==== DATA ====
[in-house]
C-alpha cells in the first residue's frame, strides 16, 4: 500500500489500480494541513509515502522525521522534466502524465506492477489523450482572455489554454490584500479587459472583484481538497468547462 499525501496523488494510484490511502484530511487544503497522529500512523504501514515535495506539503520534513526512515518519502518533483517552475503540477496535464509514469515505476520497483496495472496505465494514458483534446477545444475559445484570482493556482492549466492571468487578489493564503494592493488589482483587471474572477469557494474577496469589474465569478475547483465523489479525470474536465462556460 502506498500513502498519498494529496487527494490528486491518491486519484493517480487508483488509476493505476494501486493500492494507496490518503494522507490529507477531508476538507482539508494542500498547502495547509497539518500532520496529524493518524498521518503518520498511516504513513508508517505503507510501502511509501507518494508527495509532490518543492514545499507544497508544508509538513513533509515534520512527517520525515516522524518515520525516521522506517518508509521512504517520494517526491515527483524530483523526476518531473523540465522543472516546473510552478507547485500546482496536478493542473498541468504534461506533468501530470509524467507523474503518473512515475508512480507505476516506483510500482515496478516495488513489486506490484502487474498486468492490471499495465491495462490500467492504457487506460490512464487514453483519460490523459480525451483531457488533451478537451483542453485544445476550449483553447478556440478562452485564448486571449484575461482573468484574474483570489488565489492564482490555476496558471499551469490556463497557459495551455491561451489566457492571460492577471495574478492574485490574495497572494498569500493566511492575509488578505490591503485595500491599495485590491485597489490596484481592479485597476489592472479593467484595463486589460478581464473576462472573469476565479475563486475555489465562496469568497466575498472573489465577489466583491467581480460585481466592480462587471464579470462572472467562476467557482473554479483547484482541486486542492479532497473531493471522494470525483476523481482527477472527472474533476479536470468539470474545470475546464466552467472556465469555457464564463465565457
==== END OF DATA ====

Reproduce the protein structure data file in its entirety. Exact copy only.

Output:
[in-house]
C-alpha cells in the first residue's frame, strides 16, 4: 500500500489500480494541513509515502522525521522534466502524465506492477489523450482572455489554454490584500479587459472583484481538497468547462 499525501496523488494510484490511502484530511487544503497522529500512523504501514515535495506539503520534513526512515518519502518533483517552475503540477496535464509514469515505476520497483496495472496505465494514458483534446477545444475559445484570482493556482492549466492571468487578489493564503494592493488589482483587471474572477469557494474577496469589474465569478475547483465523489479525470474536465462556460 502506498500513502498519498494529496487527494490528486491518491486519484493517480487508483488509476493505476494501486493500492494507496490518503494522507490529507477531508476538507482539508494542500498547502495547509497539518500532520496529524493518524498521518503518520498511516504513513508508517505503507510501502511509501507518494508527495509532490518543492514545499507544497508544508509538513513533509515534520512527517520525515516522524518515520525516521522506517518508509521512504517520494517526491515527483524530483523526476518531473523540465522543472516546473510552478507547485500546482496536478493542473498541468504534461506533468501530470509524467507523474503518473512515475508512480507505476516506483510500482515496478516495488513489486506490484502487474498486468492490471499495465491495462490500467492504457487506460490512464487514453483519460490523459480525451483531457488533451478537451483542453485544445476550449483553447478556440478562452485564448486571449484575461482573468484574474483570489488565489492564482490555476496558471499551469490556463497557459495551455491561451489566457492571460492577471495574478492574485490574495497572494498569500493566511492575509488578505490591503485595500491599495485590491485597489490596484481592479485597476489592472479593467484595463486589460478581464473576462472573469476565479475563486475555489465562496469568497466575498472573489465577489466583491467581480460585481466592480462587471464579470462572472467562476467557482473554479483547484482541486486542492479532497473531493471522494470525483476523481482527477472527472474533476479536470468539470474545470475546464466552467472556465469555457464564463465565457